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Takeo Fukuda

Fukuda, Takeo, 1905–95, Japanese politician, b. Gunma prefecture, prime minister of Japan (1976–78). Born into a wealthy farming family, he studied law at Tokyo Imperial Univ. (grad. 1929). After working in the ministry of finance (1929–50), he was elected to the house of representatives (1952); he subsequently joined the newly formed Liberal Democratic party, becoming party secretary in 1957. Fukuda held several ministerial posts including agriculture, forestry, and fisheries (1959–69), finance (1969–71), and foreign affairs (1971–72), and was also director of economic planning (1974–76). His Fukuda Doctrine (1977) pledged that Japan would not again become a military power and sought to improve relations with other Asian countries, and he oversaw the signing (1978) of a treaty of peace and friendship with China. In 1978 he lost the party presidency to Masayoshi Ohira and was forced to resign as prime minister. His son Yasuo Fukuda also served (2007–8) as prime minister.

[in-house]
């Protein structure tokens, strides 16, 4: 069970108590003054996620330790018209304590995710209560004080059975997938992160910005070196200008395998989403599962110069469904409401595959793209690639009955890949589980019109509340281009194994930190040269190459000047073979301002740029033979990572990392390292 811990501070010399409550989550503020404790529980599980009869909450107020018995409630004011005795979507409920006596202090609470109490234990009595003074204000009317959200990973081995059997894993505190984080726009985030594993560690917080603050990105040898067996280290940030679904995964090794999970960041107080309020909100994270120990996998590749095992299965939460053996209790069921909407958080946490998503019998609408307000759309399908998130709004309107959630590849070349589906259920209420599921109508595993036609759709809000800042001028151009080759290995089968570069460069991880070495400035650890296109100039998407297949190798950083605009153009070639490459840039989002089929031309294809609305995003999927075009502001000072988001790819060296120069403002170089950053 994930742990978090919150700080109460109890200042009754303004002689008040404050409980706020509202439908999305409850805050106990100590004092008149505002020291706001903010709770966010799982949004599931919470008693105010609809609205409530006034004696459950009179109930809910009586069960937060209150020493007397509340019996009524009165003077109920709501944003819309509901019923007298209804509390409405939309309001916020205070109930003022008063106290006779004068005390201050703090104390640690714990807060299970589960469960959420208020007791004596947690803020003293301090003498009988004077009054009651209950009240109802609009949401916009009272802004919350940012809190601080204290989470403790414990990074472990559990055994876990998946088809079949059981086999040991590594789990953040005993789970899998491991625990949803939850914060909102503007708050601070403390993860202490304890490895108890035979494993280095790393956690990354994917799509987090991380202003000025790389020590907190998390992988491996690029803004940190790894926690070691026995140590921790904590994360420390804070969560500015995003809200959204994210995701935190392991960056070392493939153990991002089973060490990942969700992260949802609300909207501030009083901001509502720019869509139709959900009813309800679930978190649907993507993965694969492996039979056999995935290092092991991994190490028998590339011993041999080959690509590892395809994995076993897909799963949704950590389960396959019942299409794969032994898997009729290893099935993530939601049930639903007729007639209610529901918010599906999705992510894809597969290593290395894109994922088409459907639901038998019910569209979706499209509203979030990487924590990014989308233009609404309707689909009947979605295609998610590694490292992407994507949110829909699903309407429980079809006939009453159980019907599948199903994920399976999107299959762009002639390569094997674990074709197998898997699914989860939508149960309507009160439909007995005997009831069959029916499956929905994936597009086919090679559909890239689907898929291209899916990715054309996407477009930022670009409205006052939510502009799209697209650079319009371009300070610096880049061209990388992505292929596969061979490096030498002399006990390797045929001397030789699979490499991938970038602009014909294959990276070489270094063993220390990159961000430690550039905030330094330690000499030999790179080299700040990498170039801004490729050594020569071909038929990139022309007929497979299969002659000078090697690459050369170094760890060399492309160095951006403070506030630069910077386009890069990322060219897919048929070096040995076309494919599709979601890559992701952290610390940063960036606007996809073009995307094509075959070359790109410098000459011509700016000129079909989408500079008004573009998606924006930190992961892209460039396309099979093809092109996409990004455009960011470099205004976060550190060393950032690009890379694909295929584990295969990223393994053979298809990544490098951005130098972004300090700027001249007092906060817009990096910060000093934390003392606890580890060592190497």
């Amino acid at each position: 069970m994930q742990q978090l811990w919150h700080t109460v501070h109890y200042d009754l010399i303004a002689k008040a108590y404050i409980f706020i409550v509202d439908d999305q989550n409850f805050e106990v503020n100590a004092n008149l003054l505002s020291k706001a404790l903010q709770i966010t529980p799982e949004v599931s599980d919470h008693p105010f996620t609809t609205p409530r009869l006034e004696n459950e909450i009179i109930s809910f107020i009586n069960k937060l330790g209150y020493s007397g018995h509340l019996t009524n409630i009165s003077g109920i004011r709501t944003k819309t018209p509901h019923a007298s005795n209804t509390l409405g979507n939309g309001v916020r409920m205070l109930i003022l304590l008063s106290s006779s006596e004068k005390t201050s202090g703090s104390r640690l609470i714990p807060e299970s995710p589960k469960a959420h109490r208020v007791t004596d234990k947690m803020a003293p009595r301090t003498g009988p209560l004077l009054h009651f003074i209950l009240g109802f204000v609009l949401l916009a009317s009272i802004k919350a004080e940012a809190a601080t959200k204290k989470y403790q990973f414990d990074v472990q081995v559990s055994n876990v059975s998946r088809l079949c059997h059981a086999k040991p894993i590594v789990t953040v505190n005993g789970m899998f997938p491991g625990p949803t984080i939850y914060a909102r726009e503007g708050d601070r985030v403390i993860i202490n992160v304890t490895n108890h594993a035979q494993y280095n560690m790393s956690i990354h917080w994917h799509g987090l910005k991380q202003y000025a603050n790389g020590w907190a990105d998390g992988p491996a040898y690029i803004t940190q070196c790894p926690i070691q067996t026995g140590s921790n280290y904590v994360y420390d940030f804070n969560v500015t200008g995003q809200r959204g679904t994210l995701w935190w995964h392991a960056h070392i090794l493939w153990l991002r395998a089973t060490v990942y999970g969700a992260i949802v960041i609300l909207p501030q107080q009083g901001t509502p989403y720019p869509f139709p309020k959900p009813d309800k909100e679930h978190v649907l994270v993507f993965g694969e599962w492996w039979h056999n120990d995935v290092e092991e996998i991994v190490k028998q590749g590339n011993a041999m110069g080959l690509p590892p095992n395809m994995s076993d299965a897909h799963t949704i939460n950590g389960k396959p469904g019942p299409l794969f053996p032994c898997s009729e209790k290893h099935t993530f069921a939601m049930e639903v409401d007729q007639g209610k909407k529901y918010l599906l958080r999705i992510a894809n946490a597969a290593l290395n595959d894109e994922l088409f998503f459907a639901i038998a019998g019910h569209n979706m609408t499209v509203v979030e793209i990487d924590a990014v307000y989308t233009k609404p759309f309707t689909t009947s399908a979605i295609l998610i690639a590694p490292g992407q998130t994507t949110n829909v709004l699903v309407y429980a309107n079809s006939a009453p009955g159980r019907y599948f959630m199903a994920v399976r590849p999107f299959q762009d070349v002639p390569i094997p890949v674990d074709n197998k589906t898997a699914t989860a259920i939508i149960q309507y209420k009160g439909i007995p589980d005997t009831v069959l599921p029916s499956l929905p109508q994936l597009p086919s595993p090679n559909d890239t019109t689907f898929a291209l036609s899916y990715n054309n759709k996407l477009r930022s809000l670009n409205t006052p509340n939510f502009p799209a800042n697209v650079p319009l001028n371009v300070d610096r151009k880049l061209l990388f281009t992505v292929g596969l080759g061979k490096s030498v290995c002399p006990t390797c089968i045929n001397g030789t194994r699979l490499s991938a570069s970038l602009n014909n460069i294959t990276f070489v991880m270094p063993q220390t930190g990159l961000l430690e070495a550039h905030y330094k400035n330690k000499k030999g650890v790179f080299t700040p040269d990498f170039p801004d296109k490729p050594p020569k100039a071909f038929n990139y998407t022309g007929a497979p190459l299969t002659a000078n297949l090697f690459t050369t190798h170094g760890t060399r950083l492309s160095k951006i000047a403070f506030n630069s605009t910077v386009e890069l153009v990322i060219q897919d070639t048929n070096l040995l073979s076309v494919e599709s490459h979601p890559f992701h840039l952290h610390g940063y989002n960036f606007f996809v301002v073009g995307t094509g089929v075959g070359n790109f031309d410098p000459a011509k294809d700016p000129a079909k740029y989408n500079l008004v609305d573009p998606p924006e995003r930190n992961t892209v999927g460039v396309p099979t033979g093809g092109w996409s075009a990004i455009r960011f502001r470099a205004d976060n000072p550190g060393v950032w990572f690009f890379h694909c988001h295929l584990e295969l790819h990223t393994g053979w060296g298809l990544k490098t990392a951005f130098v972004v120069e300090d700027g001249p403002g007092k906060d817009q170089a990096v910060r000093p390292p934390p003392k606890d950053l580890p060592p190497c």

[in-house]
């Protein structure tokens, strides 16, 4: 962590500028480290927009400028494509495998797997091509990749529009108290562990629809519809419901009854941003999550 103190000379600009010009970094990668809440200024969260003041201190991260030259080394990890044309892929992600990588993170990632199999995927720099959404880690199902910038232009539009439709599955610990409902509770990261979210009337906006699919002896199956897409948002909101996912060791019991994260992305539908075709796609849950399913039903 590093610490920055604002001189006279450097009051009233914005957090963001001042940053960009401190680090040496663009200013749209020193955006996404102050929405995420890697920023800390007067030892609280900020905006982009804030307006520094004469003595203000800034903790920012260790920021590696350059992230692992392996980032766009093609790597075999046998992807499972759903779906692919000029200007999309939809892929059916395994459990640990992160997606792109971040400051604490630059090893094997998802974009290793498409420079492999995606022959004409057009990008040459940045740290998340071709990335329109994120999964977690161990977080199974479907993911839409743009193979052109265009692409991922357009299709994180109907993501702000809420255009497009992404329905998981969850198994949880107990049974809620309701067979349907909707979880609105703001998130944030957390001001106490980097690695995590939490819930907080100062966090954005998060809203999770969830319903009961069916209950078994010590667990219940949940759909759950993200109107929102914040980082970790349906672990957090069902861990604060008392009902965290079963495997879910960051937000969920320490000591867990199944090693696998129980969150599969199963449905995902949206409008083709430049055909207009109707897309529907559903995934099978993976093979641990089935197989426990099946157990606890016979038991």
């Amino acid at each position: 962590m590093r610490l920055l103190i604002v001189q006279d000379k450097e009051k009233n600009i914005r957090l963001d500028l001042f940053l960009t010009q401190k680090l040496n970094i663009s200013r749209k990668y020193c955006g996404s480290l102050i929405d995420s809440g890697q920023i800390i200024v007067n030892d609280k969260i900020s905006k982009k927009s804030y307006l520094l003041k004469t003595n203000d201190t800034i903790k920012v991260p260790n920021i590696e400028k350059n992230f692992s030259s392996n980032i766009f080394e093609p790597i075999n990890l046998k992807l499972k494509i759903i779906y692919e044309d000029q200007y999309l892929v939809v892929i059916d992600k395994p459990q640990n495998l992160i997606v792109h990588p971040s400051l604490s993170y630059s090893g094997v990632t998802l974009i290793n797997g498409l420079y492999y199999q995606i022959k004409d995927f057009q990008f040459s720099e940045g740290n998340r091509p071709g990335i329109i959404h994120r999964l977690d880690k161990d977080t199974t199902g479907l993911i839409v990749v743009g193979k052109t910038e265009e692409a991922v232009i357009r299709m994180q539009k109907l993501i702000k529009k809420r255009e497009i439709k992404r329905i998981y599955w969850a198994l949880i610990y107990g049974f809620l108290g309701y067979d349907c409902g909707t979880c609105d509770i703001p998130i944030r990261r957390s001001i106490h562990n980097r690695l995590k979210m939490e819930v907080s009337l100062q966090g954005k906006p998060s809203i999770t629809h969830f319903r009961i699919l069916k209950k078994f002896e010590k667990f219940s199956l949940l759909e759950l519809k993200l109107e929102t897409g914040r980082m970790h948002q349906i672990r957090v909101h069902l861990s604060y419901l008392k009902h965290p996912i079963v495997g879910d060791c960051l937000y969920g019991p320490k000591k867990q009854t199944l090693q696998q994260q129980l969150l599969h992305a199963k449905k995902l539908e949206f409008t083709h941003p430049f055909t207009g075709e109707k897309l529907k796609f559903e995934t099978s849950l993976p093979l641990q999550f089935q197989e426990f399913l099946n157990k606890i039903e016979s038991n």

The Columbia Electronic Encyclopedia, 6th ed. Copyright © 2012, Columbia University Press. All rights reserved.

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